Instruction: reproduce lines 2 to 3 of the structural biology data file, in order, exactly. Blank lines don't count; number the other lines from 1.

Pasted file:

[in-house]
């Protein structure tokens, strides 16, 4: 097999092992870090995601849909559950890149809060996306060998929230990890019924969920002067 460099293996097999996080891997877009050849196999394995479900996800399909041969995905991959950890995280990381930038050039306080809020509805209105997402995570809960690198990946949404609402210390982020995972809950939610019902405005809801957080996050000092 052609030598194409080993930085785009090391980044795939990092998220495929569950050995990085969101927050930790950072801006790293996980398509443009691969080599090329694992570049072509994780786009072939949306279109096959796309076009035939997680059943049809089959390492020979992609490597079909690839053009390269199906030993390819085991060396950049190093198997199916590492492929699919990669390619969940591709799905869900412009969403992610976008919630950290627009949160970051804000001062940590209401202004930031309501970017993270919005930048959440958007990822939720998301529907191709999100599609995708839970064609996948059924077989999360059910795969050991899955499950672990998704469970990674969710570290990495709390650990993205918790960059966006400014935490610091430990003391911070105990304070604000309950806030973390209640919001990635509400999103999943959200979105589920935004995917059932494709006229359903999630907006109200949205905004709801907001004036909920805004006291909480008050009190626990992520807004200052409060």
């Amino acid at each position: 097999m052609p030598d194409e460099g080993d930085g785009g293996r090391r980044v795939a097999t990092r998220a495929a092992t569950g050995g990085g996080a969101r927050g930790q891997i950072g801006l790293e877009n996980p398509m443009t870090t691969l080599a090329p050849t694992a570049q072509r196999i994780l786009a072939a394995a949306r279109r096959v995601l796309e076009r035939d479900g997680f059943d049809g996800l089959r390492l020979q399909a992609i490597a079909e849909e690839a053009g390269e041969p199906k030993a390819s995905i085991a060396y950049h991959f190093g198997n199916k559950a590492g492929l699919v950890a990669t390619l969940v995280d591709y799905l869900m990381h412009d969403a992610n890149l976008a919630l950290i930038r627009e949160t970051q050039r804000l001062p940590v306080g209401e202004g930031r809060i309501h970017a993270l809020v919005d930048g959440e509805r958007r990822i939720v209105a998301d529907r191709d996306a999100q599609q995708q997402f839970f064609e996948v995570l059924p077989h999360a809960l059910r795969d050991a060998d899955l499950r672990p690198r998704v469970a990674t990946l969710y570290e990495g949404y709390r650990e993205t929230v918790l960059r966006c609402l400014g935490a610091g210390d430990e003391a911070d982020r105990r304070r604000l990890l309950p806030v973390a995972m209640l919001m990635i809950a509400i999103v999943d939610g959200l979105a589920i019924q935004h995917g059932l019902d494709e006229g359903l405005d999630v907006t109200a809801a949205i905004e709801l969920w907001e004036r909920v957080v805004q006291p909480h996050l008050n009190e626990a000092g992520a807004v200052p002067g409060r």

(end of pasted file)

């Protein structure tokens, strides 16, 4: 097999092992870090995601849909559950890149809060996306060998929230990890019924969920002067 460099293996097999996080891997877009050849196999394995479900996800399909041969995905991959950890995280990381930038050039306080809020509805209105997402995570809960690198990946949404609402210390982020995972809950939610019902405005809801957080996050000092 052609030598194409080993930085785009090391980044795939990092998220495929569950050995990085969101927050930790950072801006790293996980398509443009691969080599090329694992570049072509994780786009072939949306279109096959796309076009035939997680059943049809089959390492020979992609490597079909690839053009390269199906030993390819085991060396950049190093198997199916590492492929699919990669390619969940591709799905869900412009969403992610976008919630950290627009949160970051804000001062940590209401202004930031309501970017993270919005930048959440958007990822939720998301529907191709999100599609995708839970064609996948059924077989999360059910795969050991899955499950672990998704469970990674969710570290990495709390650990993205918790960059966006400014935490610091430990003391911070105990304070604000309950806030973390209640919001990635509400999103999943959200979105589920935004995917059932494709006229359903999630907006109200949205905004709801907001004036909920805004006291909480008050009190626990992520807004200052409060």
């Amino acid at each position: 097999m052609p030598d194409e460099g080993d930085g785009g293996r090391r980044v795939a097999t990092r998220a495929a092992t569950g050995g990085g996080a969101r927050g930790q891997i950072g801006l790293e877009n996980p398509m443009t870090t691969l080599a090329p050849t694992a570049q072509r196999i994780l786009a072939a394995a949306r279109r096959v995601l796309e076009r035939d479900g997680f059943d049809g996800l089959r390492l020979q399909a992609i490597a079909e849909e690839a053009g390269e041969p199906k030993a390819s995905i085991a060396y950049h991959f190093g198997n199916k559950a590492g492929l699919v950890a990669t390619l969940v995280d591709y799905l869900m990381h412009d969403a992610n890149l976008a919630l950290i930038r627009e949160t970051q050039r804000l001062p940590v306080g209401e202004g930031r809060i309501h970017a993270l809020v919005d930048g959440e509805r958007r990822i939720v209105a998301d529907r191709d996306a999100q599609q995708q997402f839970f064609e996948v995570l059924p077989h999360a809960l059910r795969d050991a060998d899955l499950r672990p690198r998704v469970a990674t990946l969710y570290e990495g949404y709390r650990e993205t929230v918790l960059r966006c609402l400014g935490a610091g210390d430990e003391a911070d982020r105990r304070r604000l990890l309950p806030v973390a995972m209640l919001m990635i809950a509400i999103v999943d939610g959200l979105a589920i019924q935004h995917g059932l019902d494709e006229g359903l405005d999630v907006t109200a809801a949205i905004e709801l969920w907001e004036r909920v957080v805004q006291p909480h996050l008050n009190e626990a000092g992520a807004v200052p002067g409060r």